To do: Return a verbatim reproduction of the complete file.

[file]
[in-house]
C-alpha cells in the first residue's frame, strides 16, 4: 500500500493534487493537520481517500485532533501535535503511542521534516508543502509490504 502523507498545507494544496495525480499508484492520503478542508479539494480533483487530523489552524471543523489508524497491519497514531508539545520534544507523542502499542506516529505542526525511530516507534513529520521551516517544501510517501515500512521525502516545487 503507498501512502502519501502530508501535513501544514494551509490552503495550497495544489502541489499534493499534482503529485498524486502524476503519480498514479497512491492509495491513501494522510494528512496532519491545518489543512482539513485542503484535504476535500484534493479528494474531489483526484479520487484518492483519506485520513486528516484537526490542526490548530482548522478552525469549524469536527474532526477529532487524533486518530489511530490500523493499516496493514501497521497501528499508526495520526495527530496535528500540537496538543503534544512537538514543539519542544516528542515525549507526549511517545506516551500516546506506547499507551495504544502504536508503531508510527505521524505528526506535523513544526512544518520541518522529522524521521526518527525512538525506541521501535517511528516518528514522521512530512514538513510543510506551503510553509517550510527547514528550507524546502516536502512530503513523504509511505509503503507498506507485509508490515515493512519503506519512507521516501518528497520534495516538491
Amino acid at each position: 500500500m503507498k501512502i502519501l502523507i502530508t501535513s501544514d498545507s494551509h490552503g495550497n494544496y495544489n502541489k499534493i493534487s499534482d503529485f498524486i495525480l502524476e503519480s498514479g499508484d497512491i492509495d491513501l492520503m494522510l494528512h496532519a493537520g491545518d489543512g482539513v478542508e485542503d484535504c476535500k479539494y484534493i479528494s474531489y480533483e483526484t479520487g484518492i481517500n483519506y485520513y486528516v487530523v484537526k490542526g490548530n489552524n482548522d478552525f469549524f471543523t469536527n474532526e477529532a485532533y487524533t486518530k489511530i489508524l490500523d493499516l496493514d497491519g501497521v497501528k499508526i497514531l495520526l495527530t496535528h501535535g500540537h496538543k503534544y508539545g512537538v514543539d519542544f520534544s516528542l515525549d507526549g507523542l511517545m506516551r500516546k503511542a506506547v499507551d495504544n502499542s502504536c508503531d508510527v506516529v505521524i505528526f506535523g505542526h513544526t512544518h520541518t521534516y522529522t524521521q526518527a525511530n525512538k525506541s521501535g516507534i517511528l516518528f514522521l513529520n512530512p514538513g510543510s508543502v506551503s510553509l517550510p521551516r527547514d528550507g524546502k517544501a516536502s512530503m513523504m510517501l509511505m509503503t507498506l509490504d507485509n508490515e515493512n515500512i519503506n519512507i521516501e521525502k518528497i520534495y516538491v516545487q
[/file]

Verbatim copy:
[in-house]
C-alpha cells in the first residue's frame, strides 16, 4: 500500500493534487493537520481517500485532533501535535503511542521534516508543502509490504 502523507498545507494544496495525480499508484492520503478542508479539494480533483487530523489552524471543523489508524497491519497514531508539545520534544507523542502499542506516529505542526525511530516507534513529520521551516517544501510517501515500512521525502516545487 503507498501512502502519501502530508501535513501544514494551509490552503495550497495544489502541489499534493499534482503529485498524486502524476503519480498514479497512491492509495491513501494522510494528512496532519491545518489543512482539513485542503484535504476535500484534493479528494474531489483526484479520487484518492483519506485520513486528516484537526490542526490548530482548522478552525469549524469536527474532526477529532487524533486518530489511530490500523493499516496493514501497521497501528499508526495520526495527530496535528500540537496538543503534544512537538514543539519542544516528542515525549507526549511517545506516551500516546506506547499507551495504544502504536508503531508510527505521524505528526506535523513544526512544518520541518522529522524521521526518527525512538525506541521501535517511528516518528514522521512530512514538513510543510506551503510553509517550510527547514528550507524546502516536502512530503513523504509511505509503503507498506507485509508490515515493512519503506519512507521516501518528497520534495516538491
Amino acid at each position: 500500500m503507498k501512502i502519501l502523507i502530508t501535513s501544514d498545507s494551509h490552503g495550497n494544496y495544489n502541489k499534493i493534487s499534482d503529485f498524486i495525480l502524476e503519480s498514479g499508484d497512491i492509495d491513501l492520503m494522510l494528512h496532519a493537520g491545518d489543512g482539513v478542508e485542503d484535504c476535500k479539494y484534493i479528494s474531489y480533483e483526484t479520487g484518492i481517500n483519506y485520513y486528516v487530523v484537526k490542526g490548530n489552524n482548522d478552525f469549524f471543523t469536527n474532526e477529532a485532533y487524533t486518530k489511530i489508524l490500523d493499516l496493514d497491519g501497521v497501528k499508526i497514531l495520526l495527530t496535528h501535535g500540537h496538543k503534544y508539545g512537538v514543539d519542544f520534544s516528542l515525549d507526549g507523542l511517545m506516551r500516546k503511542a506506547v499507551d495504544n502499542s502504536c508503531d508510527v506516529v505521524i505528526f506535523g505542526h513544526t512544518h520541518t521534516y522529522t524521521q526518527a525511530n525512538k525506541s521501535g516507534i517511528l516518528f514522521l513529520n512530512p514538513g510543510s508543502v506551503s510553509l517550510p521551516r527547514d528550507g524546502k517544501a516536502s512530503m513523504m510517501l509511505m509503503t507498506l509490504d507485509n508490515e515493512n515500512i519503506n519512507i521516501e521525502k518528497i520534495y516538491v516545487q